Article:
In this article, we answer the following question: Does simmering thicken a sauce? We give you 6 alternatives for thickening a sauce, and the best tips to make a perfect sauce for whatever dish.
Does simmering thicken a sauce?
Simmering can thicken a sauce by removing the lid on your pot or skillet to allow moisture to evaporate, instead of pouring into the sauce. This method is called “reduction” and is an excellent way to thicken a sauce without changing the flavor.
If your sauce is too runny, it has too much water. To remedy this, the first technique is to reduce it (decrease in volume) by bringing it to a boil so that the water it contains partly evaporates. This will also help to concentrate its flavors. The downside is that you will have less sauce, so it may not be for everyone. In this case, and if the recipe is suitable, you can add a little fresh cream, for example.
6 tips for thickening a sauce that is too liquid
You love good sauces, mouth-watering juices, and gourmet stews … The only problem: when you prepare them yourself, your sauces are often much too fluid and sorely lacking inconsistency. Don’t panic: we have found 6 great tips for thickening a sauce that is too liquid.
- Use cornstarch
To thicken a too fluid sauce with cornstarch (cornstarch), it’s simple: in a bowl, put 2 tablespoons of cornstarch, then pour a little cold water to dilute. Once the mixture is ready, we will incorporate it into the sauce, place on low heat, and stir well until the batter thickens.
Note: this tip is also valid with flour.
- With handled butter
In cooking, handled butter is a mixture of butter and flour. To thicken a sauce or a stew that has not set enough with handled butter, you must therefore mix 1 tablespoon of butter (at room temperature) and 1 tablespoon of flour with your fingers, so as to obtain a relatively smooth and homogeneous paste.
Dough that we will add to the sauce during cooking, before mixing and cooking for a few minutes until the sauce takes on the desired consistency.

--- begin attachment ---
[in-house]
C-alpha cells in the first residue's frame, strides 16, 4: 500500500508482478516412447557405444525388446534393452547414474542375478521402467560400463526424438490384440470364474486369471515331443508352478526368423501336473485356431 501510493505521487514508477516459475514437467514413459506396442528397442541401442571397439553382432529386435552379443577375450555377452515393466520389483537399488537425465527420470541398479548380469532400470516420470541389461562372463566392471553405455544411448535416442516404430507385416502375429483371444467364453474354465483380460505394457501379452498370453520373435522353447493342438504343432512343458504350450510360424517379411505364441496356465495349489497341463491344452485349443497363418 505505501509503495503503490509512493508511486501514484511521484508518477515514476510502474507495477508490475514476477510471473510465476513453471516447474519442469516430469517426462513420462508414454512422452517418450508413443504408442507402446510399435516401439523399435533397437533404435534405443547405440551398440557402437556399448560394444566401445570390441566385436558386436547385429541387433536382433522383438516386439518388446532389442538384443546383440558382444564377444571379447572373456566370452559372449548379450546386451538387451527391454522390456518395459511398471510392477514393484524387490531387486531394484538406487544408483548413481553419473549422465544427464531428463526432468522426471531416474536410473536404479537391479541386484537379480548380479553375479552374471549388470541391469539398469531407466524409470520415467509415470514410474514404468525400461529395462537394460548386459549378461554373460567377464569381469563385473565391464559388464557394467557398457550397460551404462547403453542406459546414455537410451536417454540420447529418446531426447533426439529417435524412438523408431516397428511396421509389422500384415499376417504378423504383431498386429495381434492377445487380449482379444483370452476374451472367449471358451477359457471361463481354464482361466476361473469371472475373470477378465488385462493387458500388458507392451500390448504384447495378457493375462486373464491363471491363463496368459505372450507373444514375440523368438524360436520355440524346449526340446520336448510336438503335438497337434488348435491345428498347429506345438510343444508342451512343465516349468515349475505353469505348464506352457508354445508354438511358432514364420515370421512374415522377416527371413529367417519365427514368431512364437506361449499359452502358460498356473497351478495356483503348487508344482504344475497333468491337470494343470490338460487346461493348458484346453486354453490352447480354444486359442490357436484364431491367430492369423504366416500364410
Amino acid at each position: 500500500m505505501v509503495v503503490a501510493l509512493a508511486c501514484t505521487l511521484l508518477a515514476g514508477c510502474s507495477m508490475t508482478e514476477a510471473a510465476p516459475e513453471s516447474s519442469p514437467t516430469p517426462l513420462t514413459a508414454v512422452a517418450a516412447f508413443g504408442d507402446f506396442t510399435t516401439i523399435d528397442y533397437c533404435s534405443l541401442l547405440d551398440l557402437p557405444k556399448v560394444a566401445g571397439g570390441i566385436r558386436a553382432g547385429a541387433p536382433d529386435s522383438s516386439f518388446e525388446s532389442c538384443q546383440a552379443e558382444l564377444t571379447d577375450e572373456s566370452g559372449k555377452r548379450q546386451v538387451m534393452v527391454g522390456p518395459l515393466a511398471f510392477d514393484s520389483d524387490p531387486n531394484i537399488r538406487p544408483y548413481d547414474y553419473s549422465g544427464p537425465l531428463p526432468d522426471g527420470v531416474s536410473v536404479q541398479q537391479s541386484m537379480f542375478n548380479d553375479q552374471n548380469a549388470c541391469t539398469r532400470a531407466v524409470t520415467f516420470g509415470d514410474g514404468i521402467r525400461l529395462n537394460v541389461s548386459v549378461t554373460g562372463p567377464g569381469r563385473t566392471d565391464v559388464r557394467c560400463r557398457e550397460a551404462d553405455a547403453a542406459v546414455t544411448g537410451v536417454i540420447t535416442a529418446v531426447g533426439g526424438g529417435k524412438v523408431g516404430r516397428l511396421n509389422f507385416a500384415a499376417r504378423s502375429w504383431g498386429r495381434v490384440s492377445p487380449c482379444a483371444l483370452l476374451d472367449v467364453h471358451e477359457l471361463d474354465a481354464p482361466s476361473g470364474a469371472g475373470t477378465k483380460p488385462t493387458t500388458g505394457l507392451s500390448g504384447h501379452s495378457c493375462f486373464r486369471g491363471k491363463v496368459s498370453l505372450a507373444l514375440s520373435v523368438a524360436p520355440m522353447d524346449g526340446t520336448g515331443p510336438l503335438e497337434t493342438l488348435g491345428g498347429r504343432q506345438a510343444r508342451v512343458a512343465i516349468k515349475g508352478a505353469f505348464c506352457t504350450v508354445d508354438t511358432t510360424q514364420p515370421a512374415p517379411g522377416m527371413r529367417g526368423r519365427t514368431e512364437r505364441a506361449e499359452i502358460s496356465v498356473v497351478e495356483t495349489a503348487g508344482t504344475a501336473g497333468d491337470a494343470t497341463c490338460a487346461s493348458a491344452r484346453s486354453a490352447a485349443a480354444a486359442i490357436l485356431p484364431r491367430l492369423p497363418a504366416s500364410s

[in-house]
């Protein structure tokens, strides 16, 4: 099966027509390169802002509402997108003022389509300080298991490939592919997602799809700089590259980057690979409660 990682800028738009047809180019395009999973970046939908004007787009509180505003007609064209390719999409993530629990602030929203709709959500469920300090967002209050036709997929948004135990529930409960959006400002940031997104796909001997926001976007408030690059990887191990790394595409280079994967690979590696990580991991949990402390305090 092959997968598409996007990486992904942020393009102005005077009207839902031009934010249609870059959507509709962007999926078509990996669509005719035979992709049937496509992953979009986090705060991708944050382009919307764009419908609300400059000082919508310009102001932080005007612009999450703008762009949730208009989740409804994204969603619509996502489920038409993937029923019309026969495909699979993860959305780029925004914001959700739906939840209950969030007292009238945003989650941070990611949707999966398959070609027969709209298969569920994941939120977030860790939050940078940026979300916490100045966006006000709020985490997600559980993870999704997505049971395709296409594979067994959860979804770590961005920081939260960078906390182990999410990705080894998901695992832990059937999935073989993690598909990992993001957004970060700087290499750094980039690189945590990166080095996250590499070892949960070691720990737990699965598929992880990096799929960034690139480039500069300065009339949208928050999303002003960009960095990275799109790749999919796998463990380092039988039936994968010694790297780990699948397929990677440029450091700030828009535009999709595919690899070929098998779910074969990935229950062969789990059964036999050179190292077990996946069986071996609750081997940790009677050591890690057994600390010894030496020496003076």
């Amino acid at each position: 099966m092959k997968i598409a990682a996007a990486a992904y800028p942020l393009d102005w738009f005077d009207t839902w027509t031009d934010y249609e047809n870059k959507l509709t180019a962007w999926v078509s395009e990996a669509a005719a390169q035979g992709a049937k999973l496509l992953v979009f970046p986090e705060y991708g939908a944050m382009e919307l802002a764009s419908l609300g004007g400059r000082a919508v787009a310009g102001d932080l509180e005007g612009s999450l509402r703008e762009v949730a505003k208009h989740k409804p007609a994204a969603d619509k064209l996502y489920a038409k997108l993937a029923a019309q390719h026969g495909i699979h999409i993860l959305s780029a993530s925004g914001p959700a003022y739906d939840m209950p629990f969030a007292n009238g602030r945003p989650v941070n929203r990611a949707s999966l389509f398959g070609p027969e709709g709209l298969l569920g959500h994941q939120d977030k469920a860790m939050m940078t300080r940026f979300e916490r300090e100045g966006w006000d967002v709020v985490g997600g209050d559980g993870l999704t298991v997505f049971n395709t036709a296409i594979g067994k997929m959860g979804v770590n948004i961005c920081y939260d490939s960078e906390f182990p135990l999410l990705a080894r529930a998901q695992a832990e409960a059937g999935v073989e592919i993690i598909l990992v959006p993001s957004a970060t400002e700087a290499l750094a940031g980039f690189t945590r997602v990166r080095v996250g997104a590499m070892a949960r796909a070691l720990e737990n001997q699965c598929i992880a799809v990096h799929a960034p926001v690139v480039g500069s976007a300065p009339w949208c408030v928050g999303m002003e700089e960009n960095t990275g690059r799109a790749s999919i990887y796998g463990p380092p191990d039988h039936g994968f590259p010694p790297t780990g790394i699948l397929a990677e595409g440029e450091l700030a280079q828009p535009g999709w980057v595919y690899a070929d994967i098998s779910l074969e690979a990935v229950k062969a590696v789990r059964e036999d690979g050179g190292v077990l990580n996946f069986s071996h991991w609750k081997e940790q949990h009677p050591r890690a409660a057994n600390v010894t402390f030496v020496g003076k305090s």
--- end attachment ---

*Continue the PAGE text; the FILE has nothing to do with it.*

- With a roux
Roux is a culinary mixture composed of flour and fat (butter, oil, etc.). To make a sauce thicker with a roux, just brown the chosen fat in a saucepan, then add the flour (1 tablespoon of each) and mix for about 2 minutes. Once the roux is obtained, let it cool on the side before adding it to the too liquid sauce and mix until it is thick enough for our taste.
- With mashed flakes
When you have prepared a sauce, and it is too fluid and too liquid, you can thicken it by adding a tablespoon of potato flakes (found in instant mash sachets): it just pours the potato flakes into the sauce (placed on low heat) and mixes until it sets well.
- With breadcrumbs
In the kitchen, breadcrumbs are not only used to make breadcrumbs or to prevent stuffing from absorbing water: it can also help us thicken a sauce. How? ‘Or’ What? It’s straightforward: just sprinkle a little on the sauce during cooking, and mix while allowing it to cook. If the texture becomes thick enough, that’s fine; if not, we start again by adding little breadcrumbs!
- With instant thickeners
Today in the trade, we can easily find thickeners for white or brown sauces: it is a powder a little similar to breadcrumbs that is poured into the sauce during cooking and which allows it to be given a thicker consistency … or even to save a sauce that is too liquid at the last minute!
Other FAQs about Sauces which you may be interested in.
Tips for making a perfect sauce
Generally, a sauce is made up of fat (oil, butter) and a liquid (vegetable or meat juice, diluted broth, fruit juice, etc.). Consistency is given by the addition of flour or mashed vegetables and cooking time.
• Soak the flour with cold water, so that the sauce does not have lumps.
• There are only a few varieties of wines that go very well with the basic sauces.
• Some sauces include 2-3 wines; only true chefs know what they are.
The water in which they cooked the food (meat, fish, vegetables) is not thrown away but is used to prepare sauces.
• To improve the sauce’s nutritional value, it is advisable to add spices, greens, butter, or sour cream, as appropriate.
In this article, we answered the following question: Does simmering thicken a sauce? We gave you 6 alternatives for thickening a sauce, and the best tips to make a perfect sauce for whatever dish.
Simmering a sauce is perhaps the greatest option to thicken it. However, you should be aware that the sauce will be reduced in quantity by the process itself. Keep this in mind in case you want to serve more than 2 people.
Other options to thicken a sauce mentioned in this article are: adding cornstarch, dairy products, breadcrumbs, or instant thickeners.
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